Analysis of Alexander Pope's Essay on Man

Topics: Universe / Pages: 3 (516 words) / Published: Oct 9th, 1999

Man is Never Satisfied

The essay of man is a philosophical poet, written,

characteristically in heroic couplet. It is an attempt to justify and vindicate

the ways of God to man. It's also a warning that man himself is not as in his

pride, he seems to believe the center of all things. Eventhough not truly

Christian, the essay makes implicit assumption that man has fallen and that

he must seek his own salvation. Pope sets out to demonstrate that no matter

how imperfect complex and disturbingly full evil the universe may appear to

be, it does function in a rational fashion, according to natural laws and is in

fact considered as a whole perfect work of God. It appears unsatisfy to us

only because our perceptions are limited by our feeble moral and intellectual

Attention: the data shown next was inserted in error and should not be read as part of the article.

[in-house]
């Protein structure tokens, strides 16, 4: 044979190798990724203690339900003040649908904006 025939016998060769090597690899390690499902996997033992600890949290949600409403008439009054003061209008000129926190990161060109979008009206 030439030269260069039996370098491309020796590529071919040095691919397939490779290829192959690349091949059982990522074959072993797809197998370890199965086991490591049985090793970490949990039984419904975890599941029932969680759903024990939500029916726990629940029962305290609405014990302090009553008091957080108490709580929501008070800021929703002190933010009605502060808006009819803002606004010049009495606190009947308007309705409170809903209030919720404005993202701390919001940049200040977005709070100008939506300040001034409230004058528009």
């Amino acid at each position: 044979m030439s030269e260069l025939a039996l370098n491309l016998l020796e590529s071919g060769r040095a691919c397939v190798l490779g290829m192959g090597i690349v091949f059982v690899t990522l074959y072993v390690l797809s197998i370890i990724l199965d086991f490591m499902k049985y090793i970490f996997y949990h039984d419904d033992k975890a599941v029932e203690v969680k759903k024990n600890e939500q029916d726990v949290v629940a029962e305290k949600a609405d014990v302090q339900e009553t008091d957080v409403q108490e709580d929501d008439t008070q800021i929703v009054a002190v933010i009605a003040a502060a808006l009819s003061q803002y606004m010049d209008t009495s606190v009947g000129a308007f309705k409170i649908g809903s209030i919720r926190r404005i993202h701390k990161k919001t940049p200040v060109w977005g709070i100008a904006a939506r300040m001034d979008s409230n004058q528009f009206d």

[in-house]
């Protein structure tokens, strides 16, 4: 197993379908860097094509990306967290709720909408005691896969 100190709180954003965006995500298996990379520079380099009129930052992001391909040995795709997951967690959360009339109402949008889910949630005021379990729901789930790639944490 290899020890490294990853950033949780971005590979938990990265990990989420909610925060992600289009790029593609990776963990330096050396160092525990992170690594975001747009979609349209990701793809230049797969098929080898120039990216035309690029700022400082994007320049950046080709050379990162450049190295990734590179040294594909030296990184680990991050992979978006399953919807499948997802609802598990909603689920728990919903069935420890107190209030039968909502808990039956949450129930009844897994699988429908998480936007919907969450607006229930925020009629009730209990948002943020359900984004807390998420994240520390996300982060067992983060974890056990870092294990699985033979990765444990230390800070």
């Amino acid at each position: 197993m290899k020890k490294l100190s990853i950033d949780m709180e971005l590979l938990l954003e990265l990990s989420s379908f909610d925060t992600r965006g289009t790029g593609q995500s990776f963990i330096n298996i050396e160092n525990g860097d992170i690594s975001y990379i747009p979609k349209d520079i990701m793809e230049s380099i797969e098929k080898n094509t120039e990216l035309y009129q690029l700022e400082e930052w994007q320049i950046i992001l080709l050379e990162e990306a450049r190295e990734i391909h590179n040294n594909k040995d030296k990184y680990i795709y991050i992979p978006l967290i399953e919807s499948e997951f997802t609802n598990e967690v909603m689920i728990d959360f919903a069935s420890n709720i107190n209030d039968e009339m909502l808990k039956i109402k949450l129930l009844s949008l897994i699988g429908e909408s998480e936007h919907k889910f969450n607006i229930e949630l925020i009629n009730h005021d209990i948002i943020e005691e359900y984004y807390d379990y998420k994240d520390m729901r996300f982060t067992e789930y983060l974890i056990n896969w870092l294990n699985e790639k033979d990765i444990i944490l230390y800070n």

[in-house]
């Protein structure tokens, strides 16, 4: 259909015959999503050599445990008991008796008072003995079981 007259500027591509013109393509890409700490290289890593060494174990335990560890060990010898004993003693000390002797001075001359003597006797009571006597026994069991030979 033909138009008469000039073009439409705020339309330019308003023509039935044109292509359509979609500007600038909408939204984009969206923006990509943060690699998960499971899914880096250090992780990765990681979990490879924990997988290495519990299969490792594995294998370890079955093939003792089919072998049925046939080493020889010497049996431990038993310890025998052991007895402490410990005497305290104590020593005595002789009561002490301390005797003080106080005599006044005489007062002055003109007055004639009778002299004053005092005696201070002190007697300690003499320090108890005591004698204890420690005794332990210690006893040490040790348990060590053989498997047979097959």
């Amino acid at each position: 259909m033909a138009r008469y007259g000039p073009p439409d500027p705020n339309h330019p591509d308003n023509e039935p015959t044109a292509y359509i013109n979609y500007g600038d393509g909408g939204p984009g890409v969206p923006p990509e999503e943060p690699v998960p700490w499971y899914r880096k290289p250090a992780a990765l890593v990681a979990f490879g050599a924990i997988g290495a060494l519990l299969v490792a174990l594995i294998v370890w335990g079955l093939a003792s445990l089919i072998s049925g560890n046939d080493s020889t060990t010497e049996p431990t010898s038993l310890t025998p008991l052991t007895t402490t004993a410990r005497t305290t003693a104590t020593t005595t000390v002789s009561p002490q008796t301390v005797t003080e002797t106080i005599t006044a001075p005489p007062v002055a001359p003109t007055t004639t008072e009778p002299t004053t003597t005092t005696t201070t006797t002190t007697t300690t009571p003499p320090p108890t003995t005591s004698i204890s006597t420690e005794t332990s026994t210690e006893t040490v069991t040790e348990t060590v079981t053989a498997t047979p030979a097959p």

capacity. God is perfect and he created man is his image yet man is always

unsatisfied. We utter our body parts to make it look perfect to us. The use of

weak and blind in the essay tells how man is unsatisfied not be able to see

things his way and hence making him unhappy. If any misfortunes in our

life's we still think is the cause of God, as stated in the Essay of man,

"Rejudge his justice, be the God of God (Pope, 122). Life seems chaotic and

patternless to man when he is in the midst of it. Man has sun and forest

around him, which he takes advantage of for food shelter and nurturing but

on the other hand he blames the nature for destruction and other

cause. "From burning Sun where livid deaths descend" (Pope 142). This

line from the essay goes to extend how man questions God's justices. He has

never been satisfied with creation. Everything on this earth was meant to

make man happy. Man should learn that nature should take its cause and

must learn how to cope with it. God has ranked man

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